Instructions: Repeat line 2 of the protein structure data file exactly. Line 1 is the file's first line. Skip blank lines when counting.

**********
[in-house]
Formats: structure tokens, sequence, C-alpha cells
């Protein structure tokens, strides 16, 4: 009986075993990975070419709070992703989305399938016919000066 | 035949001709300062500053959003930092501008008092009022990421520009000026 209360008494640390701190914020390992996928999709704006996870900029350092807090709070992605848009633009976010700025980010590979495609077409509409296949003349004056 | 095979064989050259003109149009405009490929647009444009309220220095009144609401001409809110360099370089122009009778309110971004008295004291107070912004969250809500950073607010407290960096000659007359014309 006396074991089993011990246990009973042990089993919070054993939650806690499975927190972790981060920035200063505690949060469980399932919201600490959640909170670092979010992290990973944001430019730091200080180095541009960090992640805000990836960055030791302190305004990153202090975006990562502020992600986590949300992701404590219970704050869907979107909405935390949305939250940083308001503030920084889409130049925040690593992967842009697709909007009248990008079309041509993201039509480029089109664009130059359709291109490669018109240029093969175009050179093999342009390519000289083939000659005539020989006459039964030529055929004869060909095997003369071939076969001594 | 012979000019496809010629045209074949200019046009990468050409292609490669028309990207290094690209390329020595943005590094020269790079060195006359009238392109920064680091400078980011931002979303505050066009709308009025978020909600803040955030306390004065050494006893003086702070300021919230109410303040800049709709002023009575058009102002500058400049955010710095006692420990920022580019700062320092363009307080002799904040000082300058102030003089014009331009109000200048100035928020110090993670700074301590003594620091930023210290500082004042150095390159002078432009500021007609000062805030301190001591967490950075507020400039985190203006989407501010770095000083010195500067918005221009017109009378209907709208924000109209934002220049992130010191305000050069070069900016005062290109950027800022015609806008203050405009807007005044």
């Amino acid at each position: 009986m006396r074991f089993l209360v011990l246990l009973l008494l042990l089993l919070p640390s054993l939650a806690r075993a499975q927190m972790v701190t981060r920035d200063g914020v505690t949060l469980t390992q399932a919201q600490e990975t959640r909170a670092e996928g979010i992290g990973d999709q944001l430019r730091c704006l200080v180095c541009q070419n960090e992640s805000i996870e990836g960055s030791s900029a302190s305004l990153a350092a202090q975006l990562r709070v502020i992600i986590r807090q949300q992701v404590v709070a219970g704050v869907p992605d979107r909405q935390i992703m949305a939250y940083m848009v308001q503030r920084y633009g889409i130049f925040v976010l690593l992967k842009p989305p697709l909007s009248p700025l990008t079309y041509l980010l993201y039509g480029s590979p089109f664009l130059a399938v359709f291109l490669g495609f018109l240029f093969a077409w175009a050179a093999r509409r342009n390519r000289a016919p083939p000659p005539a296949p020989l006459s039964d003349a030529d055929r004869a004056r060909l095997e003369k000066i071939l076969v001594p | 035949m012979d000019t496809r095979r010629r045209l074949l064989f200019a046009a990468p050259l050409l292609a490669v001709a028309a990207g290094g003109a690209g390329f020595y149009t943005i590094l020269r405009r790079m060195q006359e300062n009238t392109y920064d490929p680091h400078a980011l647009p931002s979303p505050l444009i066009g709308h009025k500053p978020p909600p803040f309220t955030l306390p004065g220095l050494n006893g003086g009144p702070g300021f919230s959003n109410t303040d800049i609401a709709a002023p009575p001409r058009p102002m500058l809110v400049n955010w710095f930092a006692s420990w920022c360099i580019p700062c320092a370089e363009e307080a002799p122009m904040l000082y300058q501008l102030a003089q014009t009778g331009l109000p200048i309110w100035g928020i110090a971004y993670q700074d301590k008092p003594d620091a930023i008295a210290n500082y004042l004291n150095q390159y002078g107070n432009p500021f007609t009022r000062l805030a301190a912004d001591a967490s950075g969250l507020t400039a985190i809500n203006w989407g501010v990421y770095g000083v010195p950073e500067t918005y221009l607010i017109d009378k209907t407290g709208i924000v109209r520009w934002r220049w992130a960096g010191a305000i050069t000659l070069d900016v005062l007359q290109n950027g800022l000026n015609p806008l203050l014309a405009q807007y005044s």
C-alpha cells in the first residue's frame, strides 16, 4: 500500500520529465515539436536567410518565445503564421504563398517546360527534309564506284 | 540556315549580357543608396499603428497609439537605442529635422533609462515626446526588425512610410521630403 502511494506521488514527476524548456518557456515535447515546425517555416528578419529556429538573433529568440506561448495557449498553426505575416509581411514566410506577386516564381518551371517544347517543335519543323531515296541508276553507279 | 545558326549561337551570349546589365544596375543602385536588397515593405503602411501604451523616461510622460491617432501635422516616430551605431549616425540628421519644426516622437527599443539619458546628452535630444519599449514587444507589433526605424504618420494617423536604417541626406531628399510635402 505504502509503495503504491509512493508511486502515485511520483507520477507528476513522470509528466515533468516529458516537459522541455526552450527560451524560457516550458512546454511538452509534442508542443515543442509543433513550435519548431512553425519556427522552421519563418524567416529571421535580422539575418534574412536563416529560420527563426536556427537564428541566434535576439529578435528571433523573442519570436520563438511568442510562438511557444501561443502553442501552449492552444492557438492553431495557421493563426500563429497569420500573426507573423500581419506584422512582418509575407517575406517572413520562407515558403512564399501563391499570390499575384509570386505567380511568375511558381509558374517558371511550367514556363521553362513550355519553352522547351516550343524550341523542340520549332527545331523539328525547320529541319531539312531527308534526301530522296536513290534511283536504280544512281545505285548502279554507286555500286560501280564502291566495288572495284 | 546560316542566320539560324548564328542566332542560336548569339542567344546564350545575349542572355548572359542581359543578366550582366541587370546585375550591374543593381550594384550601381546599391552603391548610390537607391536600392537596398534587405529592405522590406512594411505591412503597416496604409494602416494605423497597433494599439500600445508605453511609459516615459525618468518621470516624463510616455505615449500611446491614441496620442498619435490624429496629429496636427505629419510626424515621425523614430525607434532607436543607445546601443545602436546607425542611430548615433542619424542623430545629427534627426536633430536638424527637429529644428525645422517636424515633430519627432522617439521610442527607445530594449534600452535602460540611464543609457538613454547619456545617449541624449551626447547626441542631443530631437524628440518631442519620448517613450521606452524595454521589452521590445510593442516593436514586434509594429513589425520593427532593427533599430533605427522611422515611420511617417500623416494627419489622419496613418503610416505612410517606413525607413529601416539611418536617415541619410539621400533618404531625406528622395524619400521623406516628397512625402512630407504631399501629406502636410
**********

Formats: structure tokens, sequence, C-alpha cells